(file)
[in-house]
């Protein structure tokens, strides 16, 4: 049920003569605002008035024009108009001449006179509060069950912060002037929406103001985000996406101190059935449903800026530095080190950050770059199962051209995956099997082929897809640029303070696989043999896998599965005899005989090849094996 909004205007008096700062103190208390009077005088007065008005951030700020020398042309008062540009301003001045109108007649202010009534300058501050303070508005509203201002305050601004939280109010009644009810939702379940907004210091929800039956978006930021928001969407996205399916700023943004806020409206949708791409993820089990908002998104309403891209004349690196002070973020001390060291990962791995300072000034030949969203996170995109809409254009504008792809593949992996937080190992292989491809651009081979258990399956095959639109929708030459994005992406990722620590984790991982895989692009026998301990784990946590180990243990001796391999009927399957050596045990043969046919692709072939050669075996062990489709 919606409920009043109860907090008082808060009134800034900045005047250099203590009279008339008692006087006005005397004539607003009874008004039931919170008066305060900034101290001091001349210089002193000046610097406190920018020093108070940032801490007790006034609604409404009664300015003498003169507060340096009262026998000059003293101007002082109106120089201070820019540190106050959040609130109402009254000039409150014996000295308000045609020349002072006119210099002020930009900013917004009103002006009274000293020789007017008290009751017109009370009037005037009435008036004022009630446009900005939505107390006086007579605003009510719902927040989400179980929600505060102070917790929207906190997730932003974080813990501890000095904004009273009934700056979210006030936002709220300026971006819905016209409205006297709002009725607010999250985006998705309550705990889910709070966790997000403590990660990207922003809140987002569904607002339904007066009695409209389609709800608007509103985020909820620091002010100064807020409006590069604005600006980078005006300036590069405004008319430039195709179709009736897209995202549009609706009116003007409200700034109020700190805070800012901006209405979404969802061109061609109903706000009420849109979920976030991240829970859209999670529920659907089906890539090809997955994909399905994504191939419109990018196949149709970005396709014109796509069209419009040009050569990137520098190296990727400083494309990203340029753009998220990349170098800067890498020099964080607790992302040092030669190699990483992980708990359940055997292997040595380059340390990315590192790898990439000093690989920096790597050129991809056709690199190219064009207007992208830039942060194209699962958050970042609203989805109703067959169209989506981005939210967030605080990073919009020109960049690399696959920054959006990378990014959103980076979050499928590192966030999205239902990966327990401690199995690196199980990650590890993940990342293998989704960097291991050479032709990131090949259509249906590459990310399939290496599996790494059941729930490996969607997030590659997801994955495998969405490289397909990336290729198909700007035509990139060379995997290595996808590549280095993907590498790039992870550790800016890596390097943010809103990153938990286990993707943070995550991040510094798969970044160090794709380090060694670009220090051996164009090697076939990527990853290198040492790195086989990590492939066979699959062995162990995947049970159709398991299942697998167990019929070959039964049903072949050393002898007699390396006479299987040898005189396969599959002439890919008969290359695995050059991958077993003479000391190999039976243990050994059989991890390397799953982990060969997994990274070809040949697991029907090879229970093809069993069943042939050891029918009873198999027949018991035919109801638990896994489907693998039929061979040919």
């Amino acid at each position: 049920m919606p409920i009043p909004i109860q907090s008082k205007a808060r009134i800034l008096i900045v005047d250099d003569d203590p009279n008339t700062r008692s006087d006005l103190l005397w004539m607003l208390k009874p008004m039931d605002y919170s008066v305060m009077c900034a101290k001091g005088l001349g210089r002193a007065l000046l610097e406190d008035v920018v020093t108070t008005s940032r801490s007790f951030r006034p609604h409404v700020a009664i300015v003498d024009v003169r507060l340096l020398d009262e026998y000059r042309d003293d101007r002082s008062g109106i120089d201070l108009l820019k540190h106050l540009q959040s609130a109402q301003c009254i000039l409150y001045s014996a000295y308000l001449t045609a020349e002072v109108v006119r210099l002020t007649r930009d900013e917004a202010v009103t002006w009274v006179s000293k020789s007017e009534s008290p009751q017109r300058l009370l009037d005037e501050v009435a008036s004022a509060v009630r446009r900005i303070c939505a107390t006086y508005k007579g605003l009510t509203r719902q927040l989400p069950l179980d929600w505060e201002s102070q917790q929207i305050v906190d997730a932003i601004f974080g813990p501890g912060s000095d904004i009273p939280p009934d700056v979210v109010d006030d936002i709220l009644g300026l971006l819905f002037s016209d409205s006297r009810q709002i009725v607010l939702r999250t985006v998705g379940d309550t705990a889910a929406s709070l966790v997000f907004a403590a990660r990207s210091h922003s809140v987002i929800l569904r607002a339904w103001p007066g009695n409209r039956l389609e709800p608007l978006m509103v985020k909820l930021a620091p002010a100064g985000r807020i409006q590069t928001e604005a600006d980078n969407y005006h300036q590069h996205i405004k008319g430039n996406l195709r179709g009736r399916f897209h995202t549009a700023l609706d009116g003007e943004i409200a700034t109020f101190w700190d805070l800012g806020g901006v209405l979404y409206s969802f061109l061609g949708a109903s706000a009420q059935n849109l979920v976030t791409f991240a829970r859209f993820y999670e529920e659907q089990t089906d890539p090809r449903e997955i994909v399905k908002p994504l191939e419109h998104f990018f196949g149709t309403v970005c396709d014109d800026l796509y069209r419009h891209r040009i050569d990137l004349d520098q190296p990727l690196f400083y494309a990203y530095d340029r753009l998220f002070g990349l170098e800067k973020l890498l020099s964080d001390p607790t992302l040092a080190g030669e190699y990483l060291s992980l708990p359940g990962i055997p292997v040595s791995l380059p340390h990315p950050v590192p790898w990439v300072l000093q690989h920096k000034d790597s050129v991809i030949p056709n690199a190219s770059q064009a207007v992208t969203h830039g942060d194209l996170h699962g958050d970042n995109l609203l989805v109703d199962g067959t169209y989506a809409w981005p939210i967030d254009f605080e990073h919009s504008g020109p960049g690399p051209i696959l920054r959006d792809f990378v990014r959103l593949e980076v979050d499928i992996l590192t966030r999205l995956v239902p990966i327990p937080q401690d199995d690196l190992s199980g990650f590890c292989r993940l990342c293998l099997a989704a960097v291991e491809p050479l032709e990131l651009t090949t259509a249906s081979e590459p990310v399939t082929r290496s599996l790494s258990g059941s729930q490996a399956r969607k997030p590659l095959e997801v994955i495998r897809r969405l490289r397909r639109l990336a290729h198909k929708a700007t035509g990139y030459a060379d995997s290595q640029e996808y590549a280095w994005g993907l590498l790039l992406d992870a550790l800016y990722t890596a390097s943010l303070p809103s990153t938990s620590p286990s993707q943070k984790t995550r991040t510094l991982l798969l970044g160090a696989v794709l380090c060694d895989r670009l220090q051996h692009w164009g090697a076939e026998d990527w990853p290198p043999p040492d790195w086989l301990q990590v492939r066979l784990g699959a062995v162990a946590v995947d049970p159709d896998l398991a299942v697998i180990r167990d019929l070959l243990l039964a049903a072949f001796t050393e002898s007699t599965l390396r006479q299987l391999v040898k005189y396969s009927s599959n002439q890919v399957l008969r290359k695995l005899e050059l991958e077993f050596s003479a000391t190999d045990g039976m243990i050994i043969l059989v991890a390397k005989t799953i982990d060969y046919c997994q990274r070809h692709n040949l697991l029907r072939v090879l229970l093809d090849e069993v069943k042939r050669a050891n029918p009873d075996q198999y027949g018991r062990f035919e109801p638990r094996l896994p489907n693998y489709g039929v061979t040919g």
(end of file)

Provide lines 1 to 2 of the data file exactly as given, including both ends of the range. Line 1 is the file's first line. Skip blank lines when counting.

[in-house]
């Protein structure tokens, strides 16, 4: 049920003569605002008035024009108009001449006179509060069950912060002037929406103001985000996406101190059935449903800026530095080190950050770059199962051209995956099997082929897809640029303070696989043999896998599965005899005989090849094996 909004205007008096700062103190208390009077005088007065008005951030700020020398042309008062540009301003001045109108007649202010009534300058501050303070508005509203201002305050601004939280109010009644009810939702379940907004210091929800039956978006930021928001969407996205399916700023943004806020409206949708791409993820089990908002998104309403891209004349690196002070973020001390060291990962791995300072000034030949969203996170995109809409254009504008792809593949992996937080190992292989491809651009081979258990399956095959639109929708030459994005992406990722620590984790991982895989692009026998301990784990946590180990243990001796391999009927399957050596045990043969046919692709072939050669075996062990489709 919606409920009043109860907090008082808060009134800034900045005047250099203590009279008339008692006087006005005397004539607003009874008004039931919170008066305060900034101290001091001349210089002193000046610097406190920018020093108070940032801490007790006034609604409404009664300015003498003169507060340096009262026998000059003293101007002082109106120089201070820019540190106050959040609130109402009254000039409150014996000295308000045609020349002072006119210099002020930009900013917004009103002006009274000293020789007017008290009751017109009370009037005037009435008036004022009630446009900005939505107390006086007579605003009510719902927040989400179980929600505060102070917790929207906190997730932003974080813990501890000095904004009273009934700056979210006030936002709220300026971006819905016209409205006297709002009725607010999250985006998705309550705990889910709070966790997000403590990660990207922003809140987002569904607002339904007066009695409209389609709800608007509103985020909820620091002010100064807020409006590069604005600006980078005006300036590069405004008319430039195709179709009736897209995202549009609706009116003007409200700034109020700190805070800012901006209405979404969802061109061609109903706000009420849109979920976030991240829970859209999670529920659907089906890539090809997955994909399905994504191939419109990018196949149709970005396709014109796509069209419009040009050569990137520098190296990727400083494309990203340029753009998220990349170098800067890498020099964080607790992302040092030669190699990483992980708990359940055997292997040595380059340390990315590192790898990439000093690989920096790597050129991809056709690199190219064009207007992208830039942060194209699962958050970042609203989805109703067959169209989506981005939210967030605080990073919009020109960049690399696959920054959006990378990014959103980076979050499928590192966030999205239902990966327990401690199995690196199980990650590890993940990342293998989704960097291991050479032709990131090949259509249906590459990310399939290496599996790494059941729930490996969607997030590659997801994955495998969405490289397909990336290729198909700007035509990139060379995997290595996808590549280095993907590498790039992870550790800016890596390097943010809103990153938990286990993707943070995550991040510094798969970044160090794709380090060694670009220090051996164009090697076939990527990853290198040492790195086989990590492939066979699959062995162990995947049970159709398991299942697998167990019929070959039964049903072949050393002898007699390396006479299987040898005189396969599959002439890919008969290359695995050059991958077993003479000391190999039976243990050994059989991890390397799953982990060969997994990274070809040949697991029907090879229970093809069993069943042939050891029918009873198999027949018991035919109801638990896994489907693998039929061979040919």